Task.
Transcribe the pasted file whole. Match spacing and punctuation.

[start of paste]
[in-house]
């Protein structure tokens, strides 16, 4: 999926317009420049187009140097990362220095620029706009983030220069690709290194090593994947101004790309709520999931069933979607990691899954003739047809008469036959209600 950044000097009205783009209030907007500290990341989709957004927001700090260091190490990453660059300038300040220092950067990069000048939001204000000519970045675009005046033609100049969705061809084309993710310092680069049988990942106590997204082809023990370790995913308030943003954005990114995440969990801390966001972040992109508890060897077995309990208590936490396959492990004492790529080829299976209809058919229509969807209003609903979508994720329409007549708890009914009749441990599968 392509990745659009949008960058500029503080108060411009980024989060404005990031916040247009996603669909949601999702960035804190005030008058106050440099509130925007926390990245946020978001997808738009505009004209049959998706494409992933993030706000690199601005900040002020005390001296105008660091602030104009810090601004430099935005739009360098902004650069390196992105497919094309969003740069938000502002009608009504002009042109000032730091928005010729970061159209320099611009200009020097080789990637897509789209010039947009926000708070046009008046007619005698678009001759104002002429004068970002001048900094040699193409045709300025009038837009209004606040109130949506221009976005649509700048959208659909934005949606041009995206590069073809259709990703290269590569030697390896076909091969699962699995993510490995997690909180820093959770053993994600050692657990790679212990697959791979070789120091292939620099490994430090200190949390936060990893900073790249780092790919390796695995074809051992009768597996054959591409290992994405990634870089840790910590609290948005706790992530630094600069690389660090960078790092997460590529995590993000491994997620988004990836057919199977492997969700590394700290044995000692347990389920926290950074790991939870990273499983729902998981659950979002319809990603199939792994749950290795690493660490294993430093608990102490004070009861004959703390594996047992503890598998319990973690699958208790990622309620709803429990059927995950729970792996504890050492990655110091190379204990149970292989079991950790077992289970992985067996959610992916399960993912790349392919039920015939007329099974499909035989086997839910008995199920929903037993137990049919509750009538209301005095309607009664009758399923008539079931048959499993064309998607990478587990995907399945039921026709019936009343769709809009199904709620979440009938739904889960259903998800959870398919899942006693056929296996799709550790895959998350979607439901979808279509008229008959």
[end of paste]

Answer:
[in-house]
């Protein structure tokens, strides 16, 4: 999926317009420049187009140097990362220095620029706009983030220069690709290194090593994947101004790309709520999931069933979607990691899954003739047809008469036959209600 950044000097009205783009209030907007500290990341989709957004927001700090260091190490990453660059300038300040220092950067990069000048939001204000000519970045675009005046033609100049969705061809084309993710310092680069049988990942106590997204082809023990370790995913308030943003954005990114995440969990801390966001972040992109508890060897077995309990208590936490396959492990004492790529080829299976209809058919229509969807209003609903979508994720329409007549708890009914009749441990599968 392509990745659009949008960058500029503080108060411009980024989060404005990031916040247009996603669909949601999702960035804190005030008058106050440099509130925007926390990245946020978001997808738009505009004209049959998706494409992933993030706000690199601005900040002020005390001296105008660091602030104009810090601004430099935005739009360098902004650069390196992105497919094309969003740069938000502002009608009504002009042109000032730091928005010729970061159209320099611009200009020097080789990637897509789209010039947009926000708070046009008046007619005698678009001759104002002429004068970002001048900094040699193409045709300025009038837009209004606040109130949506221009976005649509700048959208659909934005949606041009995206590069073809259709990703290269590569030697390896076909091969699962699995993510490995997690909180820093959770053993994600050692657990790679212990697959791979070789120091292939620099490994430090200190949390936060990893900073790249780092790919390796695995074809051992009768597996054959591409290992994405990634870089840790910590609290948005706790992530630094600069690389660090960078790092997460590529995590993000491994997620988004990836057919199977492997969700590394700290044995000692347990389920926290950074790991939870990273499983729902998981659950979002319809990603199939792994749950290795690493660490294993430093608990102490004070009861004959703390594996047992503890598998319990973690699958208790990622309620709803429990059927995950729970792996504890050492990655110091190379204990149970292989079991950790077992289970992985067996959610992916399960993912790349392919039920015939007329099974499909035989086997839910008995199920929903037993137990049919509750009538209301005095309607009664009758399923008539079931048959499993064309998607990478587990995907399945039921026709019936009343769709809009199904709620979440009938739904889960259903998800959870398919899942006693056929296996799709550790895959998350979607439901979808279509008229008959």